Galactic cosmic rays (CR) undergo diffusion by plasma-wave interactions, nuclear reactions with interstellar gas and other processes during their propagation. A good understanding of the diffusion process is crucial for the interpretation of gamma-ray emissions from electron losses (leptonic emissions) as well as hadronic emissions. Current measurements of CR fluxes have reached unprecedented accuracy thanks to the new generation experiments. Nevertheless, since the determination of the diffusion coefficient relies on the reproduction of secondary-to-primary flux ratios (typically B/C), the diffusion parameters strongly depend on the cross sections employed to compute the production of secondary cosmic rays, whose uncertainties range from 20 to 50% in the best-known reaction channels.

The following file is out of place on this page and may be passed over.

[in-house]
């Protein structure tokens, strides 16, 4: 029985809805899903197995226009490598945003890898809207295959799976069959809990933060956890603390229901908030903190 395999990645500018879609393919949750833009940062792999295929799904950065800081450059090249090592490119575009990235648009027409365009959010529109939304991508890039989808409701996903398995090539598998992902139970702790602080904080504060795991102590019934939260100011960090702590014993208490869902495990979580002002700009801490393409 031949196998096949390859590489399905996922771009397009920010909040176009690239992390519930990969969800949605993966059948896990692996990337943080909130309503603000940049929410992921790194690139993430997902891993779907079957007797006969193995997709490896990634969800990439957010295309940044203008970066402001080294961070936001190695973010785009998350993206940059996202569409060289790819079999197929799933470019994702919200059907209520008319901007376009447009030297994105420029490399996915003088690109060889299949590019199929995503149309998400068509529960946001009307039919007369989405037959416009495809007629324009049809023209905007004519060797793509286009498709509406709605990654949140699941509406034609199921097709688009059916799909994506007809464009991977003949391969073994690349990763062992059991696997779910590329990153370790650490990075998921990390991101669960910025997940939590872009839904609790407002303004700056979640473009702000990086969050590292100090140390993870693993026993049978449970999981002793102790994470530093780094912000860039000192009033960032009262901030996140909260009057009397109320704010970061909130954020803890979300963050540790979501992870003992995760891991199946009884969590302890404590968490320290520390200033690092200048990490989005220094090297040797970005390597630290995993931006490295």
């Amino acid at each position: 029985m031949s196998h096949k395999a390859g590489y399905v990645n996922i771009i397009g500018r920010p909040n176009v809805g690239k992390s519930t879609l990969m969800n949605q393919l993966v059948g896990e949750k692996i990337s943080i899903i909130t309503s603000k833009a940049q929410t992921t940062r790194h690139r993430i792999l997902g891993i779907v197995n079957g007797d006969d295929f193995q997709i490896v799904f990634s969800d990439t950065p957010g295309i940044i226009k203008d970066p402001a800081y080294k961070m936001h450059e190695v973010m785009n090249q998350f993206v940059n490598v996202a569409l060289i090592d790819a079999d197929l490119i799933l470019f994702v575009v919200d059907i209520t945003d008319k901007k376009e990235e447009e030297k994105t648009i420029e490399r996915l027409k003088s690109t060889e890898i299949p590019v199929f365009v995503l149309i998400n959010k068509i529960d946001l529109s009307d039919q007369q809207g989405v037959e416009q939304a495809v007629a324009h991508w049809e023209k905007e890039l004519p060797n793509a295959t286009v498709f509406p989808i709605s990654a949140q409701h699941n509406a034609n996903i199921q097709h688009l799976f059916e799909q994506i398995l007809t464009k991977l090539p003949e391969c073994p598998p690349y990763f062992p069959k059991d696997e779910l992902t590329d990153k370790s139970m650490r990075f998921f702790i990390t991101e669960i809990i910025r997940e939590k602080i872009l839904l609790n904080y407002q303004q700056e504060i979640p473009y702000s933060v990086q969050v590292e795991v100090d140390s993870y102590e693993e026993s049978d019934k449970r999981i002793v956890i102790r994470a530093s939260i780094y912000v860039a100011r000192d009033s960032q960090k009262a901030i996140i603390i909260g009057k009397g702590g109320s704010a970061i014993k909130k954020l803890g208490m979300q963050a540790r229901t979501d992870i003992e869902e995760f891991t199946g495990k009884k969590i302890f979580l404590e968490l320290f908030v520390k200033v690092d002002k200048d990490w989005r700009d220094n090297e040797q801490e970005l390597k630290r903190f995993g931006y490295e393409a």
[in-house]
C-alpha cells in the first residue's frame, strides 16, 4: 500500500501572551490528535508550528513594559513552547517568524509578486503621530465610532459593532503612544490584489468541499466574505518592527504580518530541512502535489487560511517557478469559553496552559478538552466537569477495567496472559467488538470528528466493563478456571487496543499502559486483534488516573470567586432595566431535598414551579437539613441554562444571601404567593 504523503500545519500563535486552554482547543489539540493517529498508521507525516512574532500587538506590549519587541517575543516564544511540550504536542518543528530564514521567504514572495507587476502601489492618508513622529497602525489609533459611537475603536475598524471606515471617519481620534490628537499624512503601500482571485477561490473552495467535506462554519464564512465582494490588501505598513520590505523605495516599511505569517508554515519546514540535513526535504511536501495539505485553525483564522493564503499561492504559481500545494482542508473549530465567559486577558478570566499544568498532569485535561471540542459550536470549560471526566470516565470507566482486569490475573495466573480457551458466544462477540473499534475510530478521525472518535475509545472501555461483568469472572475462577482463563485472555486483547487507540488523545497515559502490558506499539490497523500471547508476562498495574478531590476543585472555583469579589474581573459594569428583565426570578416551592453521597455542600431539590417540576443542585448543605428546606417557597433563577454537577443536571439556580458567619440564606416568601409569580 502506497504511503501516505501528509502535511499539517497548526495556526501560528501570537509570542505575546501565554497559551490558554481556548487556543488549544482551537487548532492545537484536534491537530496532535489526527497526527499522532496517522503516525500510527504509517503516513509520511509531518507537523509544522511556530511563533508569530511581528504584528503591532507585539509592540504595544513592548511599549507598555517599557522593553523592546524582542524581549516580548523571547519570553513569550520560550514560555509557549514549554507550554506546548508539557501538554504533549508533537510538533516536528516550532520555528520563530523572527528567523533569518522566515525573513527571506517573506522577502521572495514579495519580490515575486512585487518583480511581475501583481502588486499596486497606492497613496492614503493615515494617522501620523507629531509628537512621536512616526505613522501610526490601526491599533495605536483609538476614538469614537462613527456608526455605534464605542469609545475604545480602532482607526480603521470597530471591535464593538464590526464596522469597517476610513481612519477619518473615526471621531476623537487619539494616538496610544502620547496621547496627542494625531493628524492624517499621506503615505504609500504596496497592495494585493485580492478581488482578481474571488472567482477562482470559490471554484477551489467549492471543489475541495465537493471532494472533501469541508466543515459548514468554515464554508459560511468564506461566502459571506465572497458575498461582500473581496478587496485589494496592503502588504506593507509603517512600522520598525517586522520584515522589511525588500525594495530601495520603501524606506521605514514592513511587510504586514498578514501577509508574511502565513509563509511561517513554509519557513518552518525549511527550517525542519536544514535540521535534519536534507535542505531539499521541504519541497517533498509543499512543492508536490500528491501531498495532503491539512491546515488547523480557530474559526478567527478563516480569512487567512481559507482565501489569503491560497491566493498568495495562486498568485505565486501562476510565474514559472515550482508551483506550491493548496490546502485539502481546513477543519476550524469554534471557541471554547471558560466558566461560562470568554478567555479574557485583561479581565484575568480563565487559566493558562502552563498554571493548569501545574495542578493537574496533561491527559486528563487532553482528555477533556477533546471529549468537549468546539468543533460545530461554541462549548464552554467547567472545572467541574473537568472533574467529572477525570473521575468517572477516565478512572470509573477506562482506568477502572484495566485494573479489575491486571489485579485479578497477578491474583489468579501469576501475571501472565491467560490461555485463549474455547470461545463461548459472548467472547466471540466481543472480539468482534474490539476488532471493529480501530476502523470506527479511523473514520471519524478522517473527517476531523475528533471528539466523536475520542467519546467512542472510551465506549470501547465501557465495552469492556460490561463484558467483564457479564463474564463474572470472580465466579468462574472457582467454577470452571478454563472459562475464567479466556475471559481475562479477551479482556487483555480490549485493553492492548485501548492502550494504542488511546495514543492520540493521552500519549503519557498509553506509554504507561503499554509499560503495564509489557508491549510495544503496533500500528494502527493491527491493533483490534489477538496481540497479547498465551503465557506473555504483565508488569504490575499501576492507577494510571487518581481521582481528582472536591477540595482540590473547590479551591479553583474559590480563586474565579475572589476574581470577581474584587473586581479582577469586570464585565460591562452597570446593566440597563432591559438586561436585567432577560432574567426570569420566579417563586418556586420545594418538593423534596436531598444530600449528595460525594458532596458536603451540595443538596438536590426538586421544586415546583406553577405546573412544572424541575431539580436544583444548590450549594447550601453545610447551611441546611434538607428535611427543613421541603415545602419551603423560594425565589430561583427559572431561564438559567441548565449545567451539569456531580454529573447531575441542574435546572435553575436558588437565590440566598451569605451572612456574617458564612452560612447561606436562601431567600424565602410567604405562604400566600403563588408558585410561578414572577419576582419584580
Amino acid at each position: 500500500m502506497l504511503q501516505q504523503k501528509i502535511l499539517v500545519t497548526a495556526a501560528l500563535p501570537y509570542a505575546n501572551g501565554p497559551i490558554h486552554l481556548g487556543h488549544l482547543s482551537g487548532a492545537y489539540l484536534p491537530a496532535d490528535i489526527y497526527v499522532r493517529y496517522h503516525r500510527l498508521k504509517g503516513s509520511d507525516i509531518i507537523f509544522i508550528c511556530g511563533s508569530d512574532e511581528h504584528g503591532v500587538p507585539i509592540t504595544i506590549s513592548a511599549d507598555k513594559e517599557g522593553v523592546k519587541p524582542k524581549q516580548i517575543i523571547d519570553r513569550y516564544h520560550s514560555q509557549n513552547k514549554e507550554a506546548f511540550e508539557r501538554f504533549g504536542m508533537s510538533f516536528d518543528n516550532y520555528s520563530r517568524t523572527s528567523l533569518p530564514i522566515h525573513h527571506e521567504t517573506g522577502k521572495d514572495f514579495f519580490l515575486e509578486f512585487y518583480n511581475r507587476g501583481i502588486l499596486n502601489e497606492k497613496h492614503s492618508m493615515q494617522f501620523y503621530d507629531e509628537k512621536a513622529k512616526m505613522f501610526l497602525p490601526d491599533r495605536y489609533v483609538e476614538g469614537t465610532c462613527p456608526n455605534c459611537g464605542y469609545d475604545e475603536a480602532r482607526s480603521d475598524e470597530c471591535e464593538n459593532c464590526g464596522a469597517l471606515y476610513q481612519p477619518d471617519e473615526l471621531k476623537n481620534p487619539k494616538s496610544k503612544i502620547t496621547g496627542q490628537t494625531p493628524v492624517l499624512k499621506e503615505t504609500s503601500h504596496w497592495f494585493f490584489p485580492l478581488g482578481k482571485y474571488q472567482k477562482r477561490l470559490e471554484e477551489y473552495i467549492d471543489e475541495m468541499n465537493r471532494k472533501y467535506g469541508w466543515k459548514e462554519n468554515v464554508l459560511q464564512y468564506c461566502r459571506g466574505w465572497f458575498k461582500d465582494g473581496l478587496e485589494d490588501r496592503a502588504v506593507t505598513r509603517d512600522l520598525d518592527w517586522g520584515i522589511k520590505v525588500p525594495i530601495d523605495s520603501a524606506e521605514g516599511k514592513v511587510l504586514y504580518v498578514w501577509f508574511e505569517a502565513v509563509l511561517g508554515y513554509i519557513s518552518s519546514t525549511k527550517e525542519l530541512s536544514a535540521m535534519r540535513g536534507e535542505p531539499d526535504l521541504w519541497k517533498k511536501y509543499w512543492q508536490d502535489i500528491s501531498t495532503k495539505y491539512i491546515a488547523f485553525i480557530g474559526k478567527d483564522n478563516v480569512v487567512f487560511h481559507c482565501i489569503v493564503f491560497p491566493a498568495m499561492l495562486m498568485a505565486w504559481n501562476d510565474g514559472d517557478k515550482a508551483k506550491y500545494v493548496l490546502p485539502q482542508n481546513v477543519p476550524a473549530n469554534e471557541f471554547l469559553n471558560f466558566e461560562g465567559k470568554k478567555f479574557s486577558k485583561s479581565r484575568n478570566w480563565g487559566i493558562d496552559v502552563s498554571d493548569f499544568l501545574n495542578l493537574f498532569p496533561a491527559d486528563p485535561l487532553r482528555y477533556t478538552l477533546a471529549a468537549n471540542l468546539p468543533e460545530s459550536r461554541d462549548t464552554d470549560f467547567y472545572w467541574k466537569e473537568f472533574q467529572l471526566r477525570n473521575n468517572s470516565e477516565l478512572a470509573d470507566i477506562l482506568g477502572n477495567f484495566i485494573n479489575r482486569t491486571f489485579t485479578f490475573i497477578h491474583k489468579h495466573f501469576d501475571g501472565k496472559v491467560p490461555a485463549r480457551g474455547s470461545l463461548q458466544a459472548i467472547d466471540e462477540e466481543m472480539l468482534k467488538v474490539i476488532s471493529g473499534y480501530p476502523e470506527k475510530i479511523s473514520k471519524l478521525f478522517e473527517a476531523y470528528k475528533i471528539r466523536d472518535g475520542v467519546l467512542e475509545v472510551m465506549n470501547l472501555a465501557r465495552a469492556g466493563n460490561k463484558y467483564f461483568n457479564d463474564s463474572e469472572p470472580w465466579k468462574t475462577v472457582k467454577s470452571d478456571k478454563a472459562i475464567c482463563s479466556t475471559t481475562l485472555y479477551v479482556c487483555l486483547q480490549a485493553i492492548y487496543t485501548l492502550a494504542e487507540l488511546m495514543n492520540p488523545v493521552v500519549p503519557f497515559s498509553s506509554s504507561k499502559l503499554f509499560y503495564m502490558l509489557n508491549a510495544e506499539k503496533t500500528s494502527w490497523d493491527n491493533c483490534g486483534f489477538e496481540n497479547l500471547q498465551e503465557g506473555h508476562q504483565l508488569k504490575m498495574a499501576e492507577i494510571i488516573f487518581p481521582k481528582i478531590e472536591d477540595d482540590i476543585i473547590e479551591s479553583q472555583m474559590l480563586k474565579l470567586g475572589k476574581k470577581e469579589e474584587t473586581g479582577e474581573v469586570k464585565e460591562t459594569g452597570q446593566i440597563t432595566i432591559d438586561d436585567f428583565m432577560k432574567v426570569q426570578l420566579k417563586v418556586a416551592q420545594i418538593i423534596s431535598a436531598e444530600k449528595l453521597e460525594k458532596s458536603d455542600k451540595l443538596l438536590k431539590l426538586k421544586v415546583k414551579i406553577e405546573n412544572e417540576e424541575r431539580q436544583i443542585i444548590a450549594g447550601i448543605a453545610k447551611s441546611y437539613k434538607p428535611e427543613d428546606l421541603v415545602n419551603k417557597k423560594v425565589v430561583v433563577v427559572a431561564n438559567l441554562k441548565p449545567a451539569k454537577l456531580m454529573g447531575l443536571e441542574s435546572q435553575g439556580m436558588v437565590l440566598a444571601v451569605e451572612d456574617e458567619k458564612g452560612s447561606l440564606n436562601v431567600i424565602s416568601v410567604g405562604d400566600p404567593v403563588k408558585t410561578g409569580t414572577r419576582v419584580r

This work is aimed at analysing, via a Markov Chain Monte Carlo algorithm, the AMS-02 data to obtain posterior probabilities of the relevant diffusion parameters in the propagation of CRs in the Galaxy, using the DRAGON code for the evaluation of their propagation. We employ newly calculated spallation and inelastic cross sections from the FLUKA toolkit. Then, we compare two diffusion models: one with diffusion coefficient obtained from the B/C flux ratio and another one with a diffusion coefficient found from a combined analysis of the B, Be and Li, including a renormalization factor of the cross sections used. The leptons spectra are studied adding an extra component due to nearby unknown sources (likely pulsars) to explain their features at high energy. Finally, gamma-ray sky maps and local emissivity spectra are evaluated with these different models and their predictions are deeply discussed.